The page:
Each condominium complex has a set of bylaws or Covenants, Conditions, and Restrictions (CC&Rs) that outline all the rules, regulations, dues, rights and obligations of the condo owners.
Every year, unless otherwise indicated in the CC&Rs, there should be an HOA meeting to vote and approve relevant matters for the complex, such as: annual budget, appointment or renewal of the HOA administrator, special assessments, etc.
In advance of the HOA meeting, and in accordance with the notice period established within the CC&R's, owners should be notified of the proposed agenda including the matters to be discussed and voted on.
If the condo unit is owned under a CR corporation, the person attending the HOA meeting must bring his current ID and a legal certification (personeria juridica) confirming their legal capacity and power to vote on behalf of their corporation. The personeria juridicamust be current, (dated no earlier than 30 days from the date of the HOA meeting),issued either by the National Registry or by a CR Notary Public with all the legal stamps and seals included.
If an owner will not be attending the HOA meeting, he/she may appoint a person to be present with a special power of attorney (special POA) or full POA, in order to be able to vote on the owners' behalf.
The POA needs to be executed complying with CR law, therefore you should consult your lawyer to ensure that the POA is executed properly (see Howler edition http://howlermag.com/2017/11/legal-ease-power-attorney-costa-rica/ regarding POAs in CR)
Keep in mind that not all the 'legal representatives' of a CR corporation have sufficient capacity and authority to be able to grant a POA in favor of a third p party. They may have full POA themselves, but lack the capacity to grant it to another person (Sections 1261, 1264 and 1265 of CR Civil Code).This capacity can and must be verified before the National Registry; with the ID number and the name of the corporation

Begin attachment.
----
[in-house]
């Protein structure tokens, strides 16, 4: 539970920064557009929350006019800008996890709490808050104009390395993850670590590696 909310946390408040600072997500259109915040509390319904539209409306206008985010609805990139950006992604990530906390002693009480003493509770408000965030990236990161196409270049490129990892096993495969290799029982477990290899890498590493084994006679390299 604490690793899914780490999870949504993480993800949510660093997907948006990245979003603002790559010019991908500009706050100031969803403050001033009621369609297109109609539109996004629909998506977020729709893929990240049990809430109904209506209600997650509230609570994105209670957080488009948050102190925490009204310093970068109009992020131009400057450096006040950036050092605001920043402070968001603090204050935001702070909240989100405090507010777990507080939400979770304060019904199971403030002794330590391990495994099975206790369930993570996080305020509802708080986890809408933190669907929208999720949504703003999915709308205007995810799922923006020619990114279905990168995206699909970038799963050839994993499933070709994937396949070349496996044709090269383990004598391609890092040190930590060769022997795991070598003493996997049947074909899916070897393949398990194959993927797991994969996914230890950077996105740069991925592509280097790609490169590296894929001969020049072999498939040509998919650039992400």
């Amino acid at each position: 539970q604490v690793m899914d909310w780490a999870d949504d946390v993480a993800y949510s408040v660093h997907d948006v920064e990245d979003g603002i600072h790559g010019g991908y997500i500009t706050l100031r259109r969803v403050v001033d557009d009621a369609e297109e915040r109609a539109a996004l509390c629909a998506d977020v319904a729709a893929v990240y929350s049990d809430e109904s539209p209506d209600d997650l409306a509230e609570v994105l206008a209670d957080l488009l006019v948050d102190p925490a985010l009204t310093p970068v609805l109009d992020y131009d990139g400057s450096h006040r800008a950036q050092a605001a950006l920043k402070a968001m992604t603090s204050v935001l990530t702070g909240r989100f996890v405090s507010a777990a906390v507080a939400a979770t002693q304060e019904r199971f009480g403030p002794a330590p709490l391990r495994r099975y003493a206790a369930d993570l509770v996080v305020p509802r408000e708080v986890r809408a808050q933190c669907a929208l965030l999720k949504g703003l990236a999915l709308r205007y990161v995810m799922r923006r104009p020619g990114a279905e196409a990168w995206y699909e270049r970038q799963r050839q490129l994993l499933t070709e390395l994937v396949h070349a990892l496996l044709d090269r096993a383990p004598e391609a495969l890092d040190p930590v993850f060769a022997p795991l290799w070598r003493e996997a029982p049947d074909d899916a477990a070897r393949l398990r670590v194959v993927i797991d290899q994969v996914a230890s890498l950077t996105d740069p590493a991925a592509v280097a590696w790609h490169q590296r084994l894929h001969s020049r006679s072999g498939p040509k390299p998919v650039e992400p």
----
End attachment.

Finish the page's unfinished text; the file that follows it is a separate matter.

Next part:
If the condo owner/legal representative of the corporation is out of CR and will not be present for the HOA meeting, he has the option to execute a POA through the corporate books of the CR corporation that owns the condominium. In this scenario, 100% of the shareholders of the corporation -that own the condominium- would need to execute a proxy letter (carta-poder) authorizing their attorney or designated person to hold a General Extraordinary Meeting of their corporation to vote and approve granting the POA, the minutes must be transcribed, signed and then legalized by a Notary Public 'protocolizacion del acta' to execute the deed to be used as POA for the HOA meeting.